Web Development
Replacing the Wordpress Blog Archives with Views in Drupal 6

The Views module in Drupal is both useful and confusing. The basic idea is that Views will allow you to provide a styled list of some content. This content can be pages, stories, blog posts, comments, users, RSS feeds items, nodes and even some other kinds of data. You can think of it kind of like those generic examples of PHP and MySQL that pull out a bunch of records from a table and just give you a list. Except that it doesn't rely on just MySQL. And it doesn't just give you a list. And it does validation. And you don't really have to write any code.

The Views interface in Drupal 6 (under Administer >> Site Building >> Views) is pretty complicated. I don't understand all of it yet, so I decided to work through an example of something that I needed here on Late Night PC. There's a view included called "archive" which shows up at example.com/archive/yyyymm. This is pretty close to the way I was doing my archives under Wordpress. My archives page URLs had the form latenightpc.com/blog/archives/yyyy/mm. So I basically wanted the archive view with these changes:

  1. Move the URL from archive to blog/archives
  2. Change the parameter from yyyymm to yyyy/mm
  3. Filter the view to show only blog posts instead of all content
How to Remove Pages from Google - but keep your site private

I have a website that I use for stuff but not stuff on the public web. I use it for serving my calendars and private web applications. I use Apache's built in authentication to keep it from being crawled and to keep casual visitors from wandering in. I have a domain name assigned to it from dyndns.org for convenience. The ddclient script runs on one of my boxes and updates the ip address over there whenever mine changes. The system works very well. Most of the time. Somehow one weekend the domain name was left pointing at my old ip address for a while when I was out of town. Who ever had that IP address sure was serving up a lot of nasty stuff. Now Google thinks all that nasty stuff is on my private domain.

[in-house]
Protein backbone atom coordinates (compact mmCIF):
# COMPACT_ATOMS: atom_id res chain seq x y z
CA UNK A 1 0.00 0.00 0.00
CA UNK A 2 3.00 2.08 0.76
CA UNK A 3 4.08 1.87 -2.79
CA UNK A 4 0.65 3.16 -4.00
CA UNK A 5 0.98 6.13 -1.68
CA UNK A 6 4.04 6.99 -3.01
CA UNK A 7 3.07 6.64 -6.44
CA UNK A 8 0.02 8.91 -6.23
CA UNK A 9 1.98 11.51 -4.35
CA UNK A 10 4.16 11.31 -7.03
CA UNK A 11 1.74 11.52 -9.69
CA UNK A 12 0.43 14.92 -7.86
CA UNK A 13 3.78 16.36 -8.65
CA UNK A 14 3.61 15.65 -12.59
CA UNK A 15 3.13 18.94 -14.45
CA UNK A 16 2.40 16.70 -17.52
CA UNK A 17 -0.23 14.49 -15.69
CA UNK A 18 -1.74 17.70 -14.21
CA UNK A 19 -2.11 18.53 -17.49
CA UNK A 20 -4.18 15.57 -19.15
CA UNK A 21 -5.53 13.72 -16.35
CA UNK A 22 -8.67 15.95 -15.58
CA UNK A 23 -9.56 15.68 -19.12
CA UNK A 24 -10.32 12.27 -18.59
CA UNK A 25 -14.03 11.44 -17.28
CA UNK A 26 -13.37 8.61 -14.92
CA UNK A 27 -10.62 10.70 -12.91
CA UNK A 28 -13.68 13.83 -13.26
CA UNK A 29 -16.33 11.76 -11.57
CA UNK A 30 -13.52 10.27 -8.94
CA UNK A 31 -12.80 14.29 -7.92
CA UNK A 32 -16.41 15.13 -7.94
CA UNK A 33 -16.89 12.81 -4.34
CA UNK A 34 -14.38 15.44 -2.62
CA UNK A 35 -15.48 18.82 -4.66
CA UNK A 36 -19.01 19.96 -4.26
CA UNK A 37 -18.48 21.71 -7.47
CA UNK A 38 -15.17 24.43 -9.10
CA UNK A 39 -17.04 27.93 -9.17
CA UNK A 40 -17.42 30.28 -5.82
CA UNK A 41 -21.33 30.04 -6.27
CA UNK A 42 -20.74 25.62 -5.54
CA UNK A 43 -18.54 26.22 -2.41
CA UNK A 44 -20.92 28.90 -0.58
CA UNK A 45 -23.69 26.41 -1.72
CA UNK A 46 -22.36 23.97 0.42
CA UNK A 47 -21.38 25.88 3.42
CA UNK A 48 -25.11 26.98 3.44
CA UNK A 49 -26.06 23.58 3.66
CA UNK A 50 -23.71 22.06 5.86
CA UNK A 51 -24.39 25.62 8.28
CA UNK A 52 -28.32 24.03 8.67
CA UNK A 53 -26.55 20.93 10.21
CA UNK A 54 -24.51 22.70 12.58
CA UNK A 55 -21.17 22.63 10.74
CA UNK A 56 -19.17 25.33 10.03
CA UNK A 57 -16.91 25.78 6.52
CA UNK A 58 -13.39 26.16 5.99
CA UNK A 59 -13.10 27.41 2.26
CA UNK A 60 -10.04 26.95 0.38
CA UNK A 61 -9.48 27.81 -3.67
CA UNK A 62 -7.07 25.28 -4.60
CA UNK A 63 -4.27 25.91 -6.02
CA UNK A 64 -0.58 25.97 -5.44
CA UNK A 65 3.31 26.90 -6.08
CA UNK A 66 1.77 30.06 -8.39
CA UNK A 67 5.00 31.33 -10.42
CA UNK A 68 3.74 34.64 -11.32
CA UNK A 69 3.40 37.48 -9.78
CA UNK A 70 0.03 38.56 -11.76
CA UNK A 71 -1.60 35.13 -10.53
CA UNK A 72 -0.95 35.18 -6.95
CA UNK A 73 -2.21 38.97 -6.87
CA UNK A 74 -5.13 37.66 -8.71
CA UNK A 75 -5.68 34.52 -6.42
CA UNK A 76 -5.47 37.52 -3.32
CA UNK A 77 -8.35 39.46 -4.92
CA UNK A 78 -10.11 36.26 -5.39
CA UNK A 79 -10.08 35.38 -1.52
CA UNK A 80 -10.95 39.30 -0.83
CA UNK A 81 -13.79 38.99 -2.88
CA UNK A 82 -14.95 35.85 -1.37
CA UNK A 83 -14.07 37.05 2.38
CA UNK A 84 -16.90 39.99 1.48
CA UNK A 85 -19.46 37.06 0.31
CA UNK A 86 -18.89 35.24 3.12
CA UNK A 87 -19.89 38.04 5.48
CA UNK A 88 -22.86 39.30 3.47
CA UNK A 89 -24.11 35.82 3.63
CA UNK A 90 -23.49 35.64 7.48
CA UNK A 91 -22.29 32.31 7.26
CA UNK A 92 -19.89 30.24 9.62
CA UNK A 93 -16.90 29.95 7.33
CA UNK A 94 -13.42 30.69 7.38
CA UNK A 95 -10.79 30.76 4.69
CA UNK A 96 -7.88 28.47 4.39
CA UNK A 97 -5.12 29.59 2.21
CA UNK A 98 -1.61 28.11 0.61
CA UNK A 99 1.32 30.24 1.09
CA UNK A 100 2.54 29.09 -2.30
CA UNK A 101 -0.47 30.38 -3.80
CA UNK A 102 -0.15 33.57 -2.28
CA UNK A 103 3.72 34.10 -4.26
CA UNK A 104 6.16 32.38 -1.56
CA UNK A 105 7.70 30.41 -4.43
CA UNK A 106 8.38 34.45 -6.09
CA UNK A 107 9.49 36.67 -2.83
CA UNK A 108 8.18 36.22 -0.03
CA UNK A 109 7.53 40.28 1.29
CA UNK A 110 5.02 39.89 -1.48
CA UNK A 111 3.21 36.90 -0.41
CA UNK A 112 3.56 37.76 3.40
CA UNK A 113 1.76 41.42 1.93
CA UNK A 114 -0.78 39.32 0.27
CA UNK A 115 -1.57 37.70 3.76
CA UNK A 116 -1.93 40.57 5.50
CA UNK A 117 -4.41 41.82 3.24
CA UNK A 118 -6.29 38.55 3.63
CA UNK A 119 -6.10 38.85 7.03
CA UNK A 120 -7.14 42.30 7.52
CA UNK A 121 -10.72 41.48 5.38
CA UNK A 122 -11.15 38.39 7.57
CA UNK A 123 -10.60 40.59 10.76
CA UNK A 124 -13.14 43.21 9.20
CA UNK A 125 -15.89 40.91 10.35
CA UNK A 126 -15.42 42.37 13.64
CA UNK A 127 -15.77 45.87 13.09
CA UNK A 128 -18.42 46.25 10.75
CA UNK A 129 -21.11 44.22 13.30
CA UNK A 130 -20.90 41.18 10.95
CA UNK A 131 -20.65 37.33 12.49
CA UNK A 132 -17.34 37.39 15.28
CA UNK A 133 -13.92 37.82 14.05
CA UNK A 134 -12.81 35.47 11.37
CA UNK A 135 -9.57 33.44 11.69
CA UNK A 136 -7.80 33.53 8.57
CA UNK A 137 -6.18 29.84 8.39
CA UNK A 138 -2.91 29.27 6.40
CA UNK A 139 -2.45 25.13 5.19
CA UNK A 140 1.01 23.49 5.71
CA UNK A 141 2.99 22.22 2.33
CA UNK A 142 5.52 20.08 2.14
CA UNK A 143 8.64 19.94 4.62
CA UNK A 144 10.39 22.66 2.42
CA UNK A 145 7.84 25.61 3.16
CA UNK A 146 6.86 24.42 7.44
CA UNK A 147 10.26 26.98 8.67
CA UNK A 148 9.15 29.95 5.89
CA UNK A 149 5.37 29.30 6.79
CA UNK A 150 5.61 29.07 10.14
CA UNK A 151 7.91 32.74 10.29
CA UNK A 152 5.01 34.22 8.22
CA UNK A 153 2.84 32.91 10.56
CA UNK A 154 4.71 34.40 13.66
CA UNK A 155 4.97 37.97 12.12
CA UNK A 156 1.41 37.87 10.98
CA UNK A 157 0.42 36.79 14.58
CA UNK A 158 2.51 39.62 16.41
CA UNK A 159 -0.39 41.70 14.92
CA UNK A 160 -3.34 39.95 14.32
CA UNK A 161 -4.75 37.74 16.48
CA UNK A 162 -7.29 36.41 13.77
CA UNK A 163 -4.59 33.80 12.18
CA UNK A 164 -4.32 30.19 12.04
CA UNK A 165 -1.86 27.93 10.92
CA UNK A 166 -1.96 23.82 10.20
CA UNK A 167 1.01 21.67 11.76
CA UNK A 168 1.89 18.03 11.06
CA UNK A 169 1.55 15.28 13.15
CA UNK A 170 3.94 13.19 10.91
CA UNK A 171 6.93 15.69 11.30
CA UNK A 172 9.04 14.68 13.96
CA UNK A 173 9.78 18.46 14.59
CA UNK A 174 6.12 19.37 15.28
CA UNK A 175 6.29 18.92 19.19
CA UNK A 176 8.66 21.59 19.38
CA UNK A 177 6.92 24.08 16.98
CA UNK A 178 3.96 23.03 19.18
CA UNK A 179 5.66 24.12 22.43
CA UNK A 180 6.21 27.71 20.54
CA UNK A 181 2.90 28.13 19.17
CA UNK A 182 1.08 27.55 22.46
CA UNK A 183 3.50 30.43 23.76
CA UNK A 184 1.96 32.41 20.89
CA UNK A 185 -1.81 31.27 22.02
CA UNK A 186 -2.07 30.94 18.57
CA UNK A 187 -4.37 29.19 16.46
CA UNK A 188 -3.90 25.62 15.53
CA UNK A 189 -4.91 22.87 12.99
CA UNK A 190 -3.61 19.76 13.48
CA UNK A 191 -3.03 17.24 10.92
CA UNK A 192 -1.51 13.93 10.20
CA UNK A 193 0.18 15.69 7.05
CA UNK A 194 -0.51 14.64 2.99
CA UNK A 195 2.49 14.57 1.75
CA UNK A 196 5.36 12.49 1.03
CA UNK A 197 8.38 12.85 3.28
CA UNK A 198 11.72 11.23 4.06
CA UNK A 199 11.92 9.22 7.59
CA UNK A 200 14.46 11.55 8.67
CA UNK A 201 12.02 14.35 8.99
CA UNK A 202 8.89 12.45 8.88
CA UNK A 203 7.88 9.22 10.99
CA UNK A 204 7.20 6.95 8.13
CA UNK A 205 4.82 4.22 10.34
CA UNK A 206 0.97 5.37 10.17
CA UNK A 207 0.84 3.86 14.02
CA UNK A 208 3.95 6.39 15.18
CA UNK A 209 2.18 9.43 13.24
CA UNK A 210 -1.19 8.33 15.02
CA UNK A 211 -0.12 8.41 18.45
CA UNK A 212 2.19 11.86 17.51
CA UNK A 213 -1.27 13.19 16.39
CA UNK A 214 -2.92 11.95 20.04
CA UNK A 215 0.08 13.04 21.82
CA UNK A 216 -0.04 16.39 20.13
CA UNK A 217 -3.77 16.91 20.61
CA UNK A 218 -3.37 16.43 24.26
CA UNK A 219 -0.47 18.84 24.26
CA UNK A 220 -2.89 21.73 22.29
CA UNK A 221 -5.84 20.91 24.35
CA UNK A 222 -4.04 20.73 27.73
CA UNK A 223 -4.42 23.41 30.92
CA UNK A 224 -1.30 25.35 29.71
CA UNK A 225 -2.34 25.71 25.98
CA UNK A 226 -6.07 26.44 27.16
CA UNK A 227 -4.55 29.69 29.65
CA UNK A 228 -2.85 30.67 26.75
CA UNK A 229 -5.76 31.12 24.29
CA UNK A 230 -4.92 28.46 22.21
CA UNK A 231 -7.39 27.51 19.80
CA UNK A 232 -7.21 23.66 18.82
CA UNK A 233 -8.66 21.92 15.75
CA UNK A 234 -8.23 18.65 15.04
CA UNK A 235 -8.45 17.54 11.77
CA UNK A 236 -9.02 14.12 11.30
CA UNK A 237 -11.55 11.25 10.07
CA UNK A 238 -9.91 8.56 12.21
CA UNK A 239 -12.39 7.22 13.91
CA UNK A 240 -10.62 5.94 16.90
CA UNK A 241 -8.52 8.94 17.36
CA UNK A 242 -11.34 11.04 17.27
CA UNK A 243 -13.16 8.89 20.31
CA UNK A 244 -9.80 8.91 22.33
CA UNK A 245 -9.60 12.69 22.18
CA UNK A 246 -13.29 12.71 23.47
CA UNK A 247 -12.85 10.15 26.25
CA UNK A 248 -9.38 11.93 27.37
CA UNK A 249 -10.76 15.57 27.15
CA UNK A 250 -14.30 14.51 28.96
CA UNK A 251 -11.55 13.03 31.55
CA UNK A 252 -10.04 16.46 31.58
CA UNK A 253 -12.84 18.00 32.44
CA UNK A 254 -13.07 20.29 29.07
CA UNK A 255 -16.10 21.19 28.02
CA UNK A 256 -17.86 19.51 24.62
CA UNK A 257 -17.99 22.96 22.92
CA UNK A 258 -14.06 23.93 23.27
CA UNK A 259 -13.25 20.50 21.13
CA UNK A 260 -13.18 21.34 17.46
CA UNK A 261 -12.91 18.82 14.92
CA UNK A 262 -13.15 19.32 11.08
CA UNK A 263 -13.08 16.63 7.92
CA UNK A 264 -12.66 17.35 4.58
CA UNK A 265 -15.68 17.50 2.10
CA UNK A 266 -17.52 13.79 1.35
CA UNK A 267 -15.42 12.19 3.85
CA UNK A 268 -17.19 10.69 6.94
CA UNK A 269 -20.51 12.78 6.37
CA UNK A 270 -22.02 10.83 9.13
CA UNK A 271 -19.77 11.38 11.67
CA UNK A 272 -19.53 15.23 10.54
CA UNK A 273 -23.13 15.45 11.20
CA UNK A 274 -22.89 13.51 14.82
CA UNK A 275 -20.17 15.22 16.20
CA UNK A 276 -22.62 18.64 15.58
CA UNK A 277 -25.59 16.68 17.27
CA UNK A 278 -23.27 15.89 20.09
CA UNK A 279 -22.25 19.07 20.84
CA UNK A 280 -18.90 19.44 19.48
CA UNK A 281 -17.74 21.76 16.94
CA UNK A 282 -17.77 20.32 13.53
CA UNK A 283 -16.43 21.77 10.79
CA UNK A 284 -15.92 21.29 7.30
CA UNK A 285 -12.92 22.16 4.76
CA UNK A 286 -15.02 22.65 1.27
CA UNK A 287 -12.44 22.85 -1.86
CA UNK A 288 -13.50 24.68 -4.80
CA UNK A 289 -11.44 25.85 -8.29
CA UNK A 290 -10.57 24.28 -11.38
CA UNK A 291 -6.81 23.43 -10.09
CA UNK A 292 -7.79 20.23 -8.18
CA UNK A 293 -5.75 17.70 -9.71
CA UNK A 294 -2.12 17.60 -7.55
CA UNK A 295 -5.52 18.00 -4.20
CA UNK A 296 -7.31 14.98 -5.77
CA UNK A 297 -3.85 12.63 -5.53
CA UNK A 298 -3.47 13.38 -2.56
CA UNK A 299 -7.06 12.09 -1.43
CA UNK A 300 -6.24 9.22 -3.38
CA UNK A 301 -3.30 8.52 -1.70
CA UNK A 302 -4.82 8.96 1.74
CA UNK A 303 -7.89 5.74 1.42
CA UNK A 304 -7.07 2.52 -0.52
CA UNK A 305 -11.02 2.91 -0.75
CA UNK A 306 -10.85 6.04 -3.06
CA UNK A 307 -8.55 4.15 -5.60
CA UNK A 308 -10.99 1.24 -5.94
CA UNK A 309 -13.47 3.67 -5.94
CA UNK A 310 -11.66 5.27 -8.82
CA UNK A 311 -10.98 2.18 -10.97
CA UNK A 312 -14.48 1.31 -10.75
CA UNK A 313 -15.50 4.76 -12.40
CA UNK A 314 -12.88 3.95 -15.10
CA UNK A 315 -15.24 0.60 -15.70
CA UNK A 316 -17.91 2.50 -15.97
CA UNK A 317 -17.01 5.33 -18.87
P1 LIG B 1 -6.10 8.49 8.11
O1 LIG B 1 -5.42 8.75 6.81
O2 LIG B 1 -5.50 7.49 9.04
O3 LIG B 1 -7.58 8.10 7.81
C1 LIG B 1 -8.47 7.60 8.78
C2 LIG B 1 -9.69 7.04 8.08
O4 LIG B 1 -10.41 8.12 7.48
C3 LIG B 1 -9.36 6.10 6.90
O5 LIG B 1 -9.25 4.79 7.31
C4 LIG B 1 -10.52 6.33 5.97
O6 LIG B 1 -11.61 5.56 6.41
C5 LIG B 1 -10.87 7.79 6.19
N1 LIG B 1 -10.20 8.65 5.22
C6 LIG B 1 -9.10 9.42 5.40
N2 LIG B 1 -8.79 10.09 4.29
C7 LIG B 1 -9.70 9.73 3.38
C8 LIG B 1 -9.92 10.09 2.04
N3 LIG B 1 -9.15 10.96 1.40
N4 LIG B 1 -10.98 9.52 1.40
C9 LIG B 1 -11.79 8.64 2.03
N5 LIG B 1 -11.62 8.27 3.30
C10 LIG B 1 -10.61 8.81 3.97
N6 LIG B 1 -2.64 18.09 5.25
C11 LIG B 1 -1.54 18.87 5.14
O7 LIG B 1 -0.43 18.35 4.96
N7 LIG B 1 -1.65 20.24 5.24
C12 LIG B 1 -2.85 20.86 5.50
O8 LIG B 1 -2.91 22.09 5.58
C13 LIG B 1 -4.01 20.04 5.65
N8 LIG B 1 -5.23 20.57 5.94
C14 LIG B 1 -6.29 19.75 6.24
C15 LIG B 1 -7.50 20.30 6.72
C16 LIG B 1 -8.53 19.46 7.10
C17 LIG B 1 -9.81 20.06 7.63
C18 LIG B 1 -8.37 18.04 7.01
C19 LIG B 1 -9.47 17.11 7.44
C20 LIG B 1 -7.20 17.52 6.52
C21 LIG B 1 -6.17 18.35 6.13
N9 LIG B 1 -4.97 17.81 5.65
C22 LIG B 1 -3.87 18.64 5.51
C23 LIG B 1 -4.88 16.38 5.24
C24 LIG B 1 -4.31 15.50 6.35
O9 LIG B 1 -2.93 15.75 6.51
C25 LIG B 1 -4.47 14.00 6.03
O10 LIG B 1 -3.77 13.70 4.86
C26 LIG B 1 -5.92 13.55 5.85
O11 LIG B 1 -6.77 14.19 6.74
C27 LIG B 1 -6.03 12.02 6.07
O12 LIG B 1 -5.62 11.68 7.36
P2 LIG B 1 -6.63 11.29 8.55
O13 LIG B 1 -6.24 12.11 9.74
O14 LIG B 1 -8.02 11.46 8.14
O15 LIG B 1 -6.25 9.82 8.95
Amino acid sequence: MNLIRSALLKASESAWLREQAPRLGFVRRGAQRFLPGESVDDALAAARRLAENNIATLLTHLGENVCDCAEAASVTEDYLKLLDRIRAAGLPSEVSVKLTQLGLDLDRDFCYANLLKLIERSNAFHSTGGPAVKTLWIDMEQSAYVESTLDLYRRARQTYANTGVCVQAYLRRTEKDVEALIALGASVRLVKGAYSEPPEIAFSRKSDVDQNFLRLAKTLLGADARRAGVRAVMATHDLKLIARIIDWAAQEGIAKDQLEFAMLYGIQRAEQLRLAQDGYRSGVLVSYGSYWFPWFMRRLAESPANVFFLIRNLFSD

I'm going to fix it. I use Google Webmaster Tools for other stuff and I see there's a URL removal tool in there. To use the tool you have to verify that you own the domain - a reasonable request. The thing is the URLs I want to remove are on a domain that I don't want Google to crawl and the way Google verifies that you own the domain is by retrieving a specific URL from the domain. What a dilemma.

Setting up TinyMCE with jQuery and CakePHP 1.2

CakePHP uses the Prototype Javascript library for its ajax helper class but I've come to prefer jQuery. Prototype is a fine library too but I've just gotten used to jQuery.

A web application I'm working on needed a ttw html editor so I grabbed TinyMCE and copied in some of the example code and everything seemed to work fine at first glance. Unfortunately TinyMCE has an issue with jQuery's $(document).ready function and it also has an issue with saving via ajax in CakePHP.

There's a helpful page on the Bakery that outlines some issues you'll run into trying to get CakePHP & Prototype working with TinyMCE but it's a little out of date now (I'm using CakePHP 1.2RC1, TinyMCE 3.09 and jQuery 1.2.6 at the moment). I'll go through examples that illustrate how I solved the two problems I ran in to but I'm not going to explain everything you need to do ajax submissions with CakePHP.

CakePHP 1.2RC1 is out
CakePHP is a really nice MVC framework I've been using for a project I'm working on. I've been using one of the 1.2 betas for what seems like forever but I just now saw they've got a Release Candidate out as of a couple days ago. The MVC pattern fits a whole lot of applications or acts as glue for a lot of web apps where the main goals don't fit MVC. I find that CakePHP is fantastic for getting a lot of the monotonous code out of your way so you can focus your efforts on the important stuff. Here's the release note. You can download it from the main page at CakePHP.org. This framework has a few warts and like any young software, it will see API changes that break code. Don't expect it to solve every problem for you but it will give you a huge boost to start-up speed on building new applications. In the long run you have to remember it's a tool for you to build an application, not an application in and of itself. It's time for me to dive in now and start my upgrade, I hear some of the conditions on my find() calls will have to be fixed...